• Twentieth Century Fox
  • Universal
  • Columbia Pictures
  • Disney

Except for Disney, all six major American studios are owned by a large parent conglomerate. The six account for more than 90 percent of the revenue generated by commercial films. They also control more than half the movie market in Asia and Europe.
Despite the major studios’ money and clout, some independent films have been successful.

  • Sex, Lies and Videotape (1989)
  • El Mariachi (1993)
  • The Full Monty (1997)
  • The Blair Witch Project (1999)
  • Hustle & Flow (2005)

Most successful independent film in history?

The Passion of the Christ. Hollywood rejected the movie. Studios said it would appeal to only a small Christian niche audience. It became a blockbuster in 2004, earning more than $370 million in domestic box-office revenues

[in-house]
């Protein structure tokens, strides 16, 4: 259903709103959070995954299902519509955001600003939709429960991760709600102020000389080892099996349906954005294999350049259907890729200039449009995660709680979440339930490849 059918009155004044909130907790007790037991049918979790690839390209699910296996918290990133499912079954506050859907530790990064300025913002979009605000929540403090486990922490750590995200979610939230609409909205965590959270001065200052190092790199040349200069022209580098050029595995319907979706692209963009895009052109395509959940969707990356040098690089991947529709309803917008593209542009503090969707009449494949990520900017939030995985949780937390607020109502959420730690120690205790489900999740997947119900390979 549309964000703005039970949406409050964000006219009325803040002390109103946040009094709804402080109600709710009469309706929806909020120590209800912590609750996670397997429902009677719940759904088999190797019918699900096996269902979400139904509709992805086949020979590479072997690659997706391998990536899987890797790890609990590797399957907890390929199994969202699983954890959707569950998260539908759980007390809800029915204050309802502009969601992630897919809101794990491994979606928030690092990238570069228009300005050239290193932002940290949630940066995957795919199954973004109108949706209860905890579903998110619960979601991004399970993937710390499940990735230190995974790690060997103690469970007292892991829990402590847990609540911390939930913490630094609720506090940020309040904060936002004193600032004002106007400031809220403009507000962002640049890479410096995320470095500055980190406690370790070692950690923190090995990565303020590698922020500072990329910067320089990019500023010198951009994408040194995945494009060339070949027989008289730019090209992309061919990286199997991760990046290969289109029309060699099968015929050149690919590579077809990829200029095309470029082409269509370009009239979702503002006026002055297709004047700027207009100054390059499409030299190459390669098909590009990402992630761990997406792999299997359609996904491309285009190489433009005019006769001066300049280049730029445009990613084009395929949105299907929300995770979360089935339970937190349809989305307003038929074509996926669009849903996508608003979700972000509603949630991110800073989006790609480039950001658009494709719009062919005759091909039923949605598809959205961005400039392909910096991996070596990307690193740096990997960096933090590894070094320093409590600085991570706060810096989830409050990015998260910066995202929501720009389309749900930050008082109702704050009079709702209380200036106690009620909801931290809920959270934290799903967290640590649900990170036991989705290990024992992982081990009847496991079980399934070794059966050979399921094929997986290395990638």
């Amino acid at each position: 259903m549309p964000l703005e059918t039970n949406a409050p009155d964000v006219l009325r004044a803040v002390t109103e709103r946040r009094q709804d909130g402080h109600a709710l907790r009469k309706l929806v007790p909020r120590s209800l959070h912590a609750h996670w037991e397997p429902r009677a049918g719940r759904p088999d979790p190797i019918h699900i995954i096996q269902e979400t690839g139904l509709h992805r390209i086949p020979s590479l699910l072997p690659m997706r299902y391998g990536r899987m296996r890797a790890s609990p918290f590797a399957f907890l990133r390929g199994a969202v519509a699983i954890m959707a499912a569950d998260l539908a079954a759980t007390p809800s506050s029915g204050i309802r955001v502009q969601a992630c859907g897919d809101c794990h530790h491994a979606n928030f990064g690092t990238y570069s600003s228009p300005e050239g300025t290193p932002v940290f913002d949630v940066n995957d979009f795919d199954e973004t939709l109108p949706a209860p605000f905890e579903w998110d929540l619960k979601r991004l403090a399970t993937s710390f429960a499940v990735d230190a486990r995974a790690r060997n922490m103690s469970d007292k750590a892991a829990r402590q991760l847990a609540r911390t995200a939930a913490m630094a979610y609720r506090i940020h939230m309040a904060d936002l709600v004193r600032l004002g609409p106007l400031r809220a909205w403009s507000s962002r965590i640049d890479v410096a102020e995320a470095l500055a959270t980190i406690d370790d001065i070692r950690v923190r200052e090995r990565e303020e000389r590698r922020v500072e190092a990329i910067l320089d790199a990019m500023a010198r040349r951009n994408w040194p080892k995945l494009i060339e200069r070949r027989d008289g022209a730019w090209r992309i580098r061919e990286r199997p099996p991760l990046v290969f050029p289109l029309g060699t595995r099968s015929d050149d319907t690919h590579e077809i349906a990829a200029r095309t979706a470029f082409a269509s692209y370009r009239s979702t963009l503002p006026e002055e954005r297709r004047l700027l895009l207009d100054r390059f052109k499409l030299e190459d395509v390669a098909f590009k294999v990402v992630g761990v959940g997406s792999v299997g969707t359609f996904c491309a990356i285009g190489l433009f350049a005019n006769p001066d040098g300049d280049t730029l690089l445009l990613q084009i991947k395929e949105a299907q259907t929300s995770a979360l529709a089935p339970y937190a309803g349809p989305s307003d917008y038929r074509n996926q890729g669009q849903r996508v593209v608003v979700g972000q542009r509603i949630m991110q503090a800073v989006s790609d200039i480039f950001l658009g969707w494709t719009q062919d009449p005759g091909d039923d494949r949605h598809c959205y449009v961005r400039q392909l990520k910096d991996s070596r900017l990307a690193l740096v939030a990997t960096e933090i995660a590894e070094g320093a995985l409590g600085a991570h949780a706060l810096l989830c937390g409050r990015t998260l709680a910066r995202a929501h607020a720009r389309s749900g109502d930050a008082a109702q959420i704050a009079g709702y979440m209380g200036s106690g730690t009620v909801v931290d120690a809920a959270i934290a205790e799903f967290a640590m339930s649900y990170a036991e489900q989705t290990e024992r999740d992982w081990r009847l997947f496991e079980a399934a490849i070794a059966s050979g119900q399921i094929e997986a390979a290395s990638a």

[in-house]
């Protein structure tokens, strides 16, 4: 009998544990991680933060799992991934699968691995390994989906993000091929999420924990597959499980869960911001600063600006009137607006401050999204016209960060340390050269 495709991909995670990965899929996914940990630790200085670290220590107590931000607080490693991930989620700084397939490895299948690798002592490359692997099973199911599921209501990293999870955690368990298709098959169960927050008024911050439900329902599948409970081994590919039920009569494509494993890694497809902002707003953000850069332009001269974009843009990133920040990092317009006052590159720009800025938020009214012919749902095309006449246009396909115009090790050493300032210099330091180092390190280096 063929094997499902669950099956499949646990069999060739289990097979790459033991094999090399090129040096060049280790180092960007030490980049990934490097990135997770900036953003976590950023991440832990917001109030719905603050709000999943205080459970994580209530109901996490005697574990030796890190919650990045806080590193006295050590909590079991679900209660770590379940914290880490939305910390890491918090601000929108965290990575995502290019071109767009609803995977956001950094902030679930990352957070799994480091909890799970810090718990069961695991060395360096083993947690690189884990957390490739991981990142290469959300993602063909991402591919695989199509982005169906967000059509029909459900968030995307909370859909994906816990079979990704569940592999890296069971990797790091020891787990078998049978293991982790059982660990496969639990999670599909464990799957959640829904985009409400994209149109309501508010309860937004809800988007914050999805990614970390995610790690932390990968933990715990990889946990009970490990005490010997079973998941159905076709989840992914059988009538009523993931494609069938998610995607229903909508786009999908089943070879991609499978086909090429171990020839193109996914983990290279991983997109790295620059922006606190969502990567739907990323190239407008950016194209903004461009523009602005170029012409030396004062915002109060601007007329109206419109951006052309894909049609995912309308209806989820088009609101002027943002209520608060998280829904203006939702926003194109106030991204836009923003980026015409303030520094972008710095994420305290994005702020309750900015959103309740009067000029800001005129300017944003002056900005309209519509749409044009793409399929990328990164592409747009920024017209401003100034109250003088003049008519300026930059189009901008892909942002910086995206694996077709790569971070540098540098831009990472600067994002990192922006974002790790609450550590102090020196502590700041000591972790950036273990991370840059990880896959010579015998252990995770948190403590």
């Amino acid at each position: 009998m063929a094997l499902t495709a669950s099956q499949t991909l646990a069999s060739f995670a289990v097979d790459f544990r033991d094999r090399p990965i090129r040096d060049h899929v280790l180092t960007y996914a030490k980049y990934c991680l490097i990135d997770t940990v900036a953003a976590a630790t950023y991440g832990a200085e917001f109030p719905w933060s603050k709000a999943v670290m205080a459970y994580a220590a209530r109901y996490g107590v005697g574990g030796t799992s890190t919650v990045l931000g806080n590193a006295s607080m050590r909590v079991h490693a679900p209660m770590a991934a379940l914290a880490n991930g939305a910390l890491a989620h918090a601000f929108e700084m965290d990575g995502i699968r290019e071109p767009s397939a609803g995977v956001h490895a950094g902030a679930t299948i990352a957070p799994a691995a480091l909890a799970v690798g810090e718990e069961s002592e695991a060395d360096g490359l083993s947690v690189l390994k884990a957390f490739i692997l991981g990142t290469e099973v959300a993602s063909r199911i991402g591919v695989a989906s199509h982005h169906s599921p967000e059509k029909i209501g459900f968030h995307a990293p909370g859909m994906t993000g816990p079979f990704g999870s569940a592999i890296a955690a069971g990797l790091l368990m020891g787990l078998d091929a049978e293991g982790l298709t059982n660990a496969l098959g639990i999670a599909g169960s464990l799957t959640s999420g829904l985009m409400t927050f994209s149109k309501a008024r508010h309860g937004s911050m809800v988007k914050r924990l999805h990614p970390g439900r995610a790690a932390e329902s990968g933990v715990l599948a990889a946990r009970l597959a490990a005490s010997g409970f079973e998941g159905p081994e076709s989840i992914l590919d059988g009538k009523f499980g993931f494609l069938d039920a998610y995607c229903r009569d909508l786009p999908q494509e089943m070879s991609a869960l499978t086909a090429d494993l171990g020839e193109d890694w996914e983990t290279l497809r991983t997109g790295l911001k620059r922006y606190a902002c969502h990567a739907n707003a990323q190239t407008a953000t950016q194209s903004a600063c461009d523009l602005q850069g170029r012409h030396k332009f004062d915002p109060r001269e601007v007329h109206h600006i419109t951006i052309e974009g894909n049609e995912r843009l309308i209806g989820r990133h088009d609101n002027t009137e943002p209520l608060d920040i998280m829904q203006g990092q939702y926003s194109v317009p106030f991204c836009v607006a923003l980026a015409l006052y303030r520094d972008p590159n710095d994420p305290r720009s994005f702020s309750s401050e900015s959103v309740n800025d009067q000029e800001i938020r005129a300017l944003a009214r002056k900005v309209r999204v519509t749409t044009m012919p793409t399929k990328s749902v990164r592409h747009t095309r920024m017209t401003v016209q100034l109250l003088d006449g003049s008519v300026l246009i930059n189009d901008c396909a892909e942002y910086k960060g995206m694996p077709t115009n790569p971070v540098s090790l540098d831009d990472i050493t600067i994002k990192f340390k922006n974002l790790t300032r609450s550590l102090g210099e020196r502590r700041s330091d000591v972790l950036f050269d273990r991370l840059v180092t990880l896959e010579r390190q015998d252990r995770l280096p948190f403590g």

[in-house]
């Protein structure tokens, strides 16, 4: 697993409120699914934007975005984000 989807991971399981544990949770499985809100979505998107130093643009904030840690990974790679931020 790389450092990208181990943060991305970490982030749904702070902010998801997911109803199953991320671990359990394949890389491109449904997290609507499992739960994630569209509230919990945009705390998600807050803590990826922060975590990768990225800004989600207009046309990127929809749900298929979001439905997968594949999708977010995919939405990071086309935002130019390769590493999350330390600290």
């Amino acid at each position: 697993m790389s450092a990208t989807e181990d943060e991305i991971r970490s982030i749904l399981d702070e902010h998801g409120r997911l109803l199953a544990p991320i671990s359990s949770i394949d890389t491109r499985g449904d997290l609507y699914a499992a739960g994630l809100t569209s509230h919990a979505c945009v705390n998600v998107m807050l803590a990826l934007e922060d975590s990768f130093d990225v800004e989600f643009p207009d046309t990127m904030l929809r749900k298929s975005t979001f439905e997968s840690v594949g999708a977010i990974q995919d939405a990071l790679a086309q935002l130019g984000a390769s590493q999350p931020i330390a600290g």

Still, traditional blockbusters dominate Hollywood
Discuss: All Time Top Movies?

Making movies is expensive and risky
Movie costs have soared. The average movie costs $4.2 million to distribute and nearly $35 million just to advertise

Anatomy of Gone in 60 Seconds
Disney said it had global box-office revenue of $242 million. So it was a success, right? Let’s take a look at costs:

  • The theaters’ share: $139.8 million
  • Prints, insurance, taxes, customs clearance: More than $20 million.
  • Advertising: More than $70 million.
  • Residual fees: $12.6 million in residual fees.
  • Overhead: $17.2 million.
  • Debt service: $41.8 million for debt service.